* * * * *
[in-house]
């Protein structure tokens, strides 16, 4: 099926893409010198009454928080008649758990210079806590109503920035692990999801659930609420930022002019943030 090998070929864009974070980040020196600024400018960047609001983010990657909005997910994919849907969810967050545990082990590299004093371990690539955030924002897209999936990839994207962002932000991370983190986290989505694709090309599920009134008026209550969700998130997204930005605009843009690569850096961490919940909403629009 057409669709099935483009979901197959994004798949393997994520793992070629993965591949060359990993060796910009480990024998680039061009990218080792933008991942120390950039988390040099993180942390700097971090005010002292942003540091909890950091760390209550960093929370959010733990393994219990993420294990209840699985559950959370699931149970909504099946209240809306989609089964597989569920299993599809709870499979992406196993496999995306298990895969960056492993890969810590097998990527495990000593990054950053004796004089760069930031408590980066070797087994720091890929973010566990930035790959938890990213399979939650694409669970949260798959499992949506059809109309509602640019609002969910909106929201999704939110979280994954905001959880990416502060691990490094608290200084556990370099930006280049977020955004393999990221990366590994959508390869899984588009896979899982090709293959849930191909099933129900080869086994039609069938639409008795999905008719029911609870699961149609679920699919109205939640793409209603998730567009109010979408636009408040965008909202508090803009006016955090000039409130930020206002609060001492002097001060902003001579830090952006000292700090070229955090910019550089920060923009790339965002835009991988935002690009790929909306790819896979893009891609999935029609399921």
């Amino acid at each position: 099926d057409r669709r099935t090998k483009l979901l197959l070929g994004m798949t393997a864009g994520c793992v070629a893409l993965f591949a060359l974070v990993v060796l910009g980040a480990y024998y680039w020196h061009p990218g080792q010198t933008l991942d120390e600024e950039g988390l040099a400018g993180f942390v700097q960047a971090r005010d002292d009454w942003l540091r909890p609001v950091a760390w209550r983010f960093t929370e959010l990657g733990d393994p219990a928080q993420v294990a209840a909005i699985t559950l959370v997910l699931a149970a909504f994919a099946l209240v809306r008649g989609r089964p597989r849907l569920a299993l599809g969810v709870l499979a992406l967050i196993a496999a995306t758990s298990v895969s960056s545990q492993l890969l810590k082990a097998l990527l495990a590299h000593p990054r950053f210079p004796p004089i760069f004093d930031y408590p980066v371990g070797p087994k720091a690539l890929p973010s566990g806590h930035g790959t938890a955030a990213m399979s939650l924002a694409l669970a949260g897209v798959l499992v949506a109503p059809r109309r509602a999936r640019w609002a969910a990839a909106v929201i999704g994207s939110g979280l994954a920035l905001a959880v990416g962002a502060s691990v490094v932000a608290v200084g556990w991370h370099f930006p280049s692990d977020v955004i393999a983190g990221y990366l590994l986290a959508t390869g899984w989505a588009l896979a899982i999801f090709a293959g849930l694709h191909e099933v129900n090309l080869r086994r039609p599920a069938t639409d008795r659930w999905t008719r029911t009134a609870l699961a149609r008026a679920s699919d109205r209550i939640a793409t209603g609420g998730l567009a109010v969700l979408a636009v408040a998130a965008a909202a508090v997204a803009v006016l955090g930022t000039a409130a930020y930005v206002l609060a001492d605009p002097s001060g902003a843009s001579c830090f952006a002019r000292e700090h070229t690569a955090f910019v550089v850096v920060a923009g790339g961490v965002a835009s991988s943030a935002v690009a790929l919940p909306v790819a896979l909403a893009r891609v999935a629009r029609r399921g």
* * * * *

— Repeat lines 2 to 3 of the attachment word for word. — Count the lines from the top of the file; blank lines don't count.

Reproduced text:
């Protein structure tokens, strides 16, 4: 099926893409010198009454928080008649758990210079806590109503920035692990999801659930609420930022002019943030 090998070929864009974070980040020196600024400018960047609001983010990657909005997910994919849907969810967050545990082990590299004093371990690539955030924002897209999936990839994207962002932000991370983190986290989505694709090309599920009134008026209550969700998130997204930005605009843009690569850096961490919940909403629009 057409669709099935483009979901197959994004798949393997994520793992070629993965591949060359990993060796910009480990024998680039061009990218080792933008991942120390950039988390040099993180942390700097971090005010002292942003540091909890950091760390209550960093929370959010733990393994219990993420294990209840699985559950959370699931149970909504099946209240809306989609089964597989569920299993599809709870499979992406196993496999995306298990895969960056492993890969810590097998990527495990000593990054950053004796004089760069930031408590980066070797087994720091890929973010566990930035790959938890990213399979939650694409669970949260798959499992949506059809109309509602640019609002969910909106929201999704939110979280994954905001959880990416502060691990490094608290200084556990370099930006280049977020955004393999990221990366590994959508390869899984588009896979899982090709293959849930191909099933129900080869086994039609069938639409008795999905008719029911609870699961149609679920699919109205939640793409209603998730567009109010979408636009408040965008909202508090803009006016955090000039409130930020206002609060001492002097001060902003001579830090952006000292700090070229955090910019550089920060923009790339965002835009991988935002690009790929909306790819896979893009891609999935029609399921």
């Amino acid at each position: 099926d057409r669709r099935t090998k483009l979901l197959l070929g994004m798949t393997a864009g994520c793992v070629a893409l993965f591949a060359l974070v990993v060796l910009g980040a480990y024998y680039w020196h061009p990218g080792q010198t933008l991942d120390e600024e950039g988390l040099a400018g993180f942390v700097q960047a971090r005010d002292d009454w942003l540091r909890p609001v950091a760390w209550r983010f960093t929370e959010l990657g733990d393994p219990a928080q993420v294990a209840a909005i699985t559950l959370v997910l699931a149970a909504f994919a099946l209240v809306r008649g989609r089964p597989r849907l569920a299993l599809g969810v709870l499979a992406l967050i196993a496999a995306t758990s298990v895969s960056s545990q492993l890969l810590k082990a097998l990527l495990a590299h000593p990054r950053f210079p004796p004089i760069f004093d930031y408590p980066v371990g070797p087994k720091a690539l890929p973010s566990g806590h930035g790959t938890a955030a990213m399979s939650l924002a694409l669970a949260g897209v798959l499992v949506a109503p059809r109309r509602a999936r640019w609002a969910a990839a909106v929201i999704g994207s939110g979280l994954a920035l905001a959880v990416g962002a502060s691990v490094v932000a608290v200084g556990w991370h370099f930006p280049s692990d977020v955004i393999a983190g990221y990366l590994l986290a959508t390869g899984w989505a588009l896979a899982i999801f090709a293959g849930l694709h191909e099933v129900n090309l080869r086994r039609p599920a069938t639409d008795r659930w999905t008719r029911t009134a609870l699961a149609r008026a679920s699919d109205r209550i939640a793409t209603g609420g998730l567009a109010v969700l979408a636009v408040a998130a965008a909202a508090v997204a803009v006016l955090g930022t000039a409130a930020y930005v206002l609060a001492d605009p002097s001060g902003a843009s001579c830090f952006a002019r000292e700090h070229t690569a955090f910019v550089v850096v920060a923009g790339g961490v965002a835009s991988s943030a935002v690009a790929l919940p909306v790819a896979l909403a893009r891609v999935a629009r029609r399921g």